C- I can’t remember. Taken-for-granted? I don’t know. It was definitely something else to have our old pal Paul picked to be the producer on Too High to Die. It made it such a personable thing. And to have it blow-out like that and to have it make it so, like, “Oh look, Paul’s a producer now.” He already was. He did a great job on Too High to Die, we all did. It sounds like us. It’s neat. I would hope that there was some element of, “Neat. Let’s do it again and see where we’re at.”

M- So you do a little bit of touring after No Joke!. You did a tour with Primus.

C- That was the only tour I did when I was actually addicted to dope. It was hellish. Ghastly. That’s what I was saying. You can’t do that. You can’t tour and be strung-out unless you’ve got more help than we ever had and everybody in the band is cool with one of you being a fucked-up monkey. But it can only go on until, you know, you go to Japan and get arrested.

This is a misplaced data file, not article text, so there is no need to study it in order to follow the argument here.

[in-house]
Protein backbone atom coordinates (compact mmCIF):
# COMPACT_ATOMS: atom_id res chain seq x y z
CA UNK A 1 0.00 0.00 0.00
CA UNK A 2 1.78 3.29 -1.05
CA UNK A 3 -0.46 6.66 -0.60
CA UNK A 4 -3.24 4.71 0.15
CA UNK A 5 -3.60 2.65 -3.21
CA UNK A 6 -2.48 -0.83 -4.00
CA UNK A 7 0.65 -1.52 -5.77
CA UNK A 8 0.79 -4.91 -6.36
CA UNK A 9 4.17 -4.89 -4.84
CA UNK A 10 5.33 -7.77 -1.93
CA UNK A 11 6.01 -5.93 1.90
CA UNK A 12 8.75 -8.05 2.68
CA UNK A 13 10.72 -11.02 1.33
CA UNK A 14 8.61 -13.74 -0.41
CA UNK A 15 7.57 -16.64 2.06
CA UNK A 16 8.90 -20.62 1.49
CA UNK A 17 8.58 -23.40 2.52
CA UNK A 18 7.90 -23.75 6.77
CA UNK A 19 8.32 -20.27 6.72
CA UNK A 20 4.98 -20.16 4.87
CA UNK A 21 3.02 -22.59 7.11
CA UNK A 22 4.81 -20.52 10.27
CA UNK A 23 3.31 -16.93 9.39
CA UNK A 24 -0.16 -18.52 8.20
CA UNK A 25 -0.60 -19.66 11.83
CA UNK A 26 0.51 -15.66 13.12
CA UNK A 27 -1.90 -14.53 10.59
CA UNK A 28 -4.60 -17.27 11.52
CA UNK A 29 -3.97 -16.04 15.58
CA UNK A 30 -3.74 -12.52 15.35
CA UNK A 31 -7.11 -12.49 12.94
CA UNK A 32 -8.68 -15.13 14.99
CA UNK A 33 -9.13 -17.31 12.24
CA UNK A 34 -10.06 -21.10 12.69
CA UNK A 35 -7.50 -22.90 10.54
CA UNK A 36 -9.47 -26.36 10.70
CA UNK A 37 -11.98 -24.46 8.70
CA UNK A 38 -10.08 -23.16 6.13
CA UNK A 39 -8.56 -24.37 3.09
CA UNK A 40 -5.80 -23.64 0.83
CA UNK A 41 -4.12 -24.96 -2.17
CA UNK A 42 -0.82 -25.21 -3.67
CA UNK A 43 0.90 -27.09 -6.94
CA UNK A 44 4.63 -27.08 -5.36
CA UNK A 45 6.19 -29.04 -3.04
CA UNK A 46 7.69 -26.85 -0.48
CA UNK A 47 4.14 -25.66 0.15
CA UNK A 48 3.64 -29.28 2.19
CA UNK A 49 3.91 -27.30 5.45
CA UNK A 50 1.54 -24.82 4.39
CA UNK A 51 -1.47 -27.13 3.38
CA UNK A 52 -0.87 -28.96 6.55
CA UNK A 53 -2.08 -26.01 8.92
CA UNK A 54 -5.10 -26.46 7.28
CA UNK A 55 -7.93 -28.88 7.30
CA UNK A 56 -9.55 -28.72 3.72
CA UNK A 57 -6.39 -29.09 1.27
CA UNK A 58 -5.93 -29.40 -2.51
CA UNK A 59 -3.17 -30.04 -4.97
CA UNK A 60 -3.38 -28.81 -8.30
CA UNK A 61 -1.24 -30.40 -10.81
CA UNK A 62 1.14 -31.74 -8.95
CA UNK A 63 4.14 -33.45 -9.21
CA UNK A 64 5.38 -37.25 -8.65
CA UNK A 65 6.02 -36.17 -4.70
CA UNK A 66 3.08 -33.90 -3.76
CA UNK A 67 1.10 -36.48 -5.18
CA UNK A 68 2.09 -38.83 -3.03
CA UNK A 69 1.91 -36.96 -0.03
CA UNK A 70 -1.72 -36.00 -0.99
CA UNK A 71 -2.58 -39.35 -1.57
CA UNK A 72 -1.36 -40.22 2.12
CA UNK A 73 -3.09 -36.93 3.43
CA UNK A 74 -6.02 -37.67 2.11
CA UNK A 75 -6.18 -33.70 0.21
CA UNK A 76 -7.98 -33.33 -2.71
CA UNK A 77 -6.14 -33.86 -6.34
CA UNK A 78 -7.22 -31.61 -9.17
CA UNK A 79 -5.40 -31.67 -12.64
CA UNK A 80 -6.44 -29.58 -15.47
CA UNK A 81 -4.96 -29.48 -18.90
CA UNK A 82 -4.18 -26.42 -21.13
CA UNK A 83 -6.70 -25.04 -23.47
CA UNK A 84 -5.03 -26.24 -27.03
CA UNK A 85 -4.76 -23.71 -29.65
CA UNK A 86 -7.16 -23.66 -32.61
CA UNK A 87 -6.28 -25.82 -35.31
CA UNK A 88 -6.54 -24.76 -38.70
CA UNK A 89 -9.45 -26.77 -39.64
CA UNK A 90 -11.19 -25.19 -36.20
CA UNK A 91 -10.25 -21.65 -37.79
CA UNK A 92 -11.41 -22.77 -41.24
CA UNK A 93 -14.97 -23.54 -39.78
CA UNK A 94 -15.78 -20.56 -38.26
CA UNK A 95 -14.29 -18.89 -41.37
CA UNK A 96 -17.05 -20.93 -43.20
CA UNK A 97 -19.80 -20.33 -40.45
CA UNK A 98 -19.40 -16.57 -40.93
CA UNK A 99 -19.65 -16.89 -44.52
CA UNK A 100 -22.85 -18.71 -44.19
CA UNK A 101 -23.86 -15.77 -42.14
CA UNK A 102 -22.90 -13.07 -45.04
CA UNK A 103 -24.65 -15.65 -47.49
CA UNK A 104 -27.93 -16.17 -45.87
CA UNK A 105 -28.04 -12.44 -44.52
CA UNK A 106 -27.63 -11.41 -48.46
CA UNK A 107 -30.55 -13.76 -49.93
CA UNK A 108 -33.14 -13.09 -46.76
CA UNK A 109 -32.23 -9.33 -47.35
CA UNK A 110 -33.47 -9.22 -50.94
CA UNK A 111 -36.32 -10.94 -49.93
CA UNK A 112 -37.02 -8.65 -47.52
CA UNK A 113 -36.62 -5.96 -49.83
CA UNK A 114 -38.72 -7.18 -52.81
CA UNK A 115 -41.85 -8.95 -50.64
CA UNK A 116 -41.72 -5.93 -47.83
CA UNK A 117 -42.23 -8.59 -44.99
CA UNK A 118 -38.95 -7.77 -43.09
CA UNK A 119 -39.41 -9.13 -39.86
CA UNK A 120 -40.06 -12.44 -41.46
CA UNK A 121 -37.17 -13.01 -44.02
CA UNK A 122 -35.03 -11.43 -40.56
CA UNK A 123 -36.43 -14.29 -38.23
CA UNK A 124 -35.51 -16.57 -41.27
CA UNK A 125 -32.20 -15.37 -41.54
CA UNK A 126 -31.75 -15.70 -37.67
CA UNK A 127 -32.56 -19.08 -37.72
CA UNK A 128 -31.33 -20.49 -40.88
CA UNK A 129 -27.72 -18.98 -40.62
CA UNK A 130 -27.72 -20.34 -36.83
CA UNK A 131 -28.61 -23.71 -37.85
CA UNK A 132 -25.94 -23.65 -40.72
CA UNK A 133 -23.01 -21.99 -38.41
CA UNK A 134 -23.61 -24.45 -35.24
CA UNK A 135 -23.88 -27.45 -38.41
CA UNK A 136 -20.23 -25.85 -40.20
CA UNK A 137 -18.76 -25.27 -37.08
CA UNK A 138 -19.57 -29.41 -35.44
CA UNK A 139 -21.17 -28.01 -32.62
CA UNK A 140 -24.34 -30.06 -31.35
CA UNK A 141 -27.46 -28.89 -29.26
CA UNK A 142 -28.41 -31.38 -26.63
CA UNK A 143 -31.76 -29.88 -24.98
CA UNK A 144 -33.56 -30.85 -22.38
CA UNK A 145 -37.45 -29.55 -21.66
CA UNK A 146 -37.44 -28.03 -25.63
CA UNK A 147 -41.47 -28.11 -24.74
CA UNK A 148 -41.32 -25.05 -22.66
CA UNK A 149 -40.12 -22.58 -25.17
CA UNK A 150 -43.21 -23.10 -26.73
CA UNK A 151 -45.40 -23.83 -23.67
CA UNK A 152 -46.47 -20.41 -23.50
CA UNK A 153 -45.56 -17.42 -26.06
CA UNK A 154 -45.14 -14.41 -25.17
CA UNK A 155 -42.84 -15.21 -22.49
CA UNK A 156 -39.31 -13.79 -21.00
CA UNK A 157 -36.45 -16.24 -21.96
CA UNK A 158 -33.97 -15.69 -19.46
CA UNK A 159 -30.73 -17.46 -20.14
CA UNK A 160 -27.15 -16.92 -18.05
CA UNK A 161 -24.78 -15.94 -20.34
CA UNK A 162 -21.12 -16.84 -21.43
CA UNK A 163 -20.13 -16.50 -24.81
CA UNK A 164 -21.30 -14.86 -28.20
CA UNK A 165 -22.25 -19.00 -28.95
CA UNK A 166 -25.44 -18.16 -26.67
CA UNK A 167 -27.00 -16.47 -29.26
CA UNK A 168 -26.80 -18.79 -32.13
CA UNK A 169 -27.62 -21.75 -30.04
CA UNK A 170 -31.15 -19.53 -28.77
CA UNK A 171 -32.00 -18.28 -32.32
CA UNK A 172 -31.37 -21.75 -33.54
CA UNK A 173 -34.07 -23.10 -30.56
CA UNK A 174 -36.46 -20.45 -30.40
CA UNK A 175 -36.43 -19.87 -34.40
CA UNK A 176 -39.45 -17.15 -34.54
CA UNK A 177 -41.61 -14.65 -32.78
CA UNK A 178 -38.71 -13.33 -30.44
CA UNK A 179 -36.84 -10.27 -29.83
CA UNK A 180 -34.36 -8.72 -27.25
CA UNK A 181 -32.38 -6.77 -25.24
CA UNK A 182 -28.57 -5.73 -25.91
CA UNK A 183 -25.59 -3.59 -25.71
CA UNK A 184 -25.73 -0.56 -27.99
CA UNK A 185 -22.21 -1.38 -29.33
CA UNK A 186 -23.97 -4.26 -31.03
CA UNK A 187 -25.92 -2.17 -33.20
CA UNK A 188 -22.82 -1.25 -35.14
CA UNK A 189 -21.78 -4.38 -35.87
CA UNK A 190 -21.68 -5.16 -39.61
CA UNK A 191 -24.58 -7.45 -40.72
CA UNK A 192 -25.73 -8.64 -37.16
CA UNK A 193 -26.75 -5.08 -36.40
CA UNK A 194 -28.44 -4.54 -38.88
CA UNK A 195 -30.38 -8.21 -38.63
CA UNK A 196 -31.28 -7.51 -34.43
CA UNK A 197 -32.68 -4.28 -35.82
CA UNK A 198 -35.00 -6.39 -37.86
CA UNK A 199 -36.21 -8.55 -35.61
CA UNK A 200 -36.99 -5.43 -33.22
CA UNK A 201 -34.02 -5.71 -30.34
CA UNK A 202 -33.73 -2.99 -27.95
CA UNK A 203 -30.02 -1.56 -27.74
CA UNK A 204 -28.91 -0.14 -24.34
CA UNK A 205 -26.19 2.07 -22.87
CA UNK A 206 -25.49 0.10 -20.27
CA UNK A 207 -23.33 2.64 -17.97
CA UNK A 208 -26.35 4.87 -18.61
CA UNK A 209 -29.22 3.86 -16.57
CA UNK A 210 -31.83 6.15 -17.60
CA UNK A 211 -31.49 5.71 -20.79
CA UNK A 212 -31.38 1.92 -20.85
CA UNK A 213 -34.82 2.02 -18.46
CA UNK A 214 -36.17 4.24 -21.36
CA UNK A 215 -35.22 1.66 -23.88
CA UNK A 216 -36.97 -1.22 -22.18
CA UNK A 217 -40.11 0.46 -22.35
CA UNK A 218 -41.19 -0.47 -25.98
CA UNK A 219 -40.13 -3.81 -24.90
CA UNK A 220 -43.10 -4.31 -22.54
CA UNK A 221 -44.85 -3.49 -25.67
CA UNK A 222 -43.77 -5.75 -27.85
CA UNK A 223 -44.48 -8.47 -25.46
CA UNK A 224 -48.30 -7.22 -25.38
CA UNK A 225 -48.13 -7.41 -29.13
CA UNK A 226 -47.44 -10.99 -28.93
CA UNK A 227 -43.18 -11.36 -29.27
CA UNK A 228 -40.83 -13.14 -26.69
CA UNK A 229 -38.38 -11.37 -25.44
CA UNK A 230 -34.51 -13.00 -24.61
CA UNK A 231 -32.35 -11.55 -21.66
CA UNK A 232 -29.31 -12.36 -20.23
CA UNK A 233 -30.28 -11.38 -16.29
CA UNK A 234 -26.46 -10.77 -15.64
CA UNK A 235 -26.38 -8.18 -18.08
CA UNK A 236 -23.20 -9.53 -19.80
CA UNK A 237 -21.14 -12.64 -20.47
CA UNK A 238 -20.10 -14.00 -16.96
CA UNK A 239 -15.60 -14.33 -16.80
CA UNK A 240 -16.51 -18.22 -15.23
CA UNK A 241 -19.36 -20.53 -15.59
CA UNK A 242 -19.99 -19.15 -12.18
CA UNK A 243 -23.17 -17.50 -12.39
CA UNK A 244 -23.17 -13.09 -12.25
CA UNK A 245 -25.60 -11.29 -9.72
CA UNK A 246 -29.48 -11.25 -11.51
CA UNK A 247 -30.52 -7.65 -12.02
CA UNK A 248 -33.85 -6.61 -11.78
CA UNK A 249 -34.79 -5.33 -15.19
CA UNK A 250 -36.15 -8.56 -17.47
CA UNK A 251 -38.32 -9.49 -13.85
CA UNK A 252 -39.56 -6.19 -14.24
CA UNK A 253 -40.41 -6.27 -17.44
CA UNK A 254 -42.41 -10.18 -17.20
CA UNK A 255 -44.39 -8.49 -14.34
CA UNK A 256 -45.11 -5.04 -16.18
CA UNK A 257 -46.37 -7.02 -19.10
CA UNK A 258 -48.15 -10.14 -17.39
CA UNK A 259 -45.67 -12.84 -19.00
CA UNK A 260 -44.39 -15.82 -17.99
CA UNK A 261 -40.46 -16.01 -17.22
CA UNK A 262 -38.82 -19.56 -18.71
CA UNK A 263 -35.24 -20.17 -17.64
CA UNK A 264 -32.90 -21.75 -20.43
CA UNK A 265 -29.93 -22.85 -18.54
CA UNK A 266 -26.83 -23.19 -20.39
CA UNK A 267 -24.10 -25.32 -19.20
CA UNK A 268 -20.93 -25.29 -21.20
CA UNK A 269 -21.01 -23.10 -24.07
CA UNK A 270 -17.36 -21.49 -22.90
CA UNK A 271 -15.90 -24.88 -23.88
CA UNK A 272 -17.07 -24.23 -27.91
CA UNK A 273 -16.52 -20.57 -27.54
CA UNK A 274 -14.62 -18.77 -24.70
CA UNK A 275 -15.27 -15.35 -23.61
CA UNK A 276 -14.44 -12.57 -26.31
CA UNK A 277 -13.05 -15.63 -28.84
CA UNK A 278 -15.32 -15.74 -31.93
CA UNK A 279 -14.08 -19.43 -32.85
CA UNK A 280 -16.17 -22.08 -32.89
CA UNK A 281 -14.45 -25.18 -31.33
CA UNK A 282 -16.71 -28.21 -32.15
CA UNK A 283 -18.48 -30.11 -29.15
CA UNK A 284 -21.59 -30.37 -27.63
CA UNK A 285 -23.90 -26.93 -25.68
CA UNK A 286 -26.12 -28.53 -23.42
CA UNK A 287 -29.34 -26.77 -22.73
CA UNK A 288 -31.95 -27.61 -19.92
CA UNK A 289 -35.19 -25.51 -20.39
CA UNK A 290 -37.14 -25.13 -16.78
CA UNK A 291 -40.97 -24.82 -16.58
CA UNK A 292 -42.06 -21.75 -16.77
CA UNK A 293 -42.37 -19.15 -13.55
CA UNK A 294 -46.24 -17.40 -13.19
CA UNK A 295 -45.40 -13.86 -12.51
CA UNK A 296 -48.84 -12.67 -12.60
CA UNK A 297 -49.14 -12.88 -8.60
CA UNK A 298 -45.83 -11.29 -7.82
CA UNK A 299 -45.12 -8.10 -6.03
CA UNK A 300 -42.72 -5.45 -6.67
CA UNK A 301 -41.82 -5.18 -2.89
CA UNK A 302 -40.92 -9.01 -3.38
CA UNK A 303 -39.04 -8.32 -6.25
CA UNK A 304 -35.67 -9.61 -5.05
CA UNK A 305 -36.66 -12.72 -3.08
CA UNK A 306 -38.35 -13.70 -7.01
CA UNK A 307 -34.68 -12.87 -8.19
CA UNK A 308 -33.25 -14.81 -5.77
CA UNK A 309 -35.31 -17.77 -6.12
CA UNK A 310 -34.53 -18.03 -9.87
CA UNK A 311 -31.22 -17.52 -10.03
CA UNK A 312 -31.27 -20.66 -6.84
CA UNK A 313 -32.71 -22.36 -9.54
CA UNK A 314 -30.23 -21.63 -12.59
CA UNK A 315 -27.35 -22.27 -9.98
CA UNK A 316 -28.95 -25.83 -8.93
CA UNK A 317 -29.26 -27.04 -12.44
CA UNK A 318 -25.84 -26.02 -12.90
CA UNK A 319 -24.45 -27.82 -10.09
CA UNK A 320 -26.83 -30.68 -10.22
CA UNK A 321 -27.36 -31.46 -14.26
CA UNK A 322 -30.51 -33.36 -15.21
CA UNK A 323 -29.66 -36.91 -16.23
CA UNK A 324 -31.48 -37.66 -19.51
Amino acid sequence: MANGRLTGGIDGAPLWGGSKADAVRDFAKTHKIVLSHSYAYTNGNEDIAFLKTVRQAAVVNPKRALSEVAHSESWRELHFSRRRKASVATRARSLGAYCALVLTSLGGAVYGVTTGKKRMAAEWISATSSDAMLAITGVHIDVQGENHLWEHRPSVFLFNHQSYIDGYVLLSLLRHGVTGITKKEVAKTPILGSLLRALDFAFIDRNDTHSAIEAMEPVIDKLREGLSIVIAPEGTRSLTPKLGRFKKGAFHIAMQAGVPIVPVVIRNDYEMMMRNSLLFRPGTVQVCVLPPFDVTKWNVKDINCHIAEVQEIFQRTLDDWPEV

So, yea, we did that tour, and I think the last show we did with Derrick was a New Year’s show. . .

M- In Chicago.

M- That’s interesting what you say, and I don’t want to dwell on darkness either, but. . .

But the point you make that to be a junkie on tour you have to have support. Somebody has to be providing you with your dope, right? And if you don’t have that person, it makes it a lot more difficult to be that way. And our metaphorical Keith Richards, though, from very early on, could have somebody helping him be a drug addict. Which makes it easier.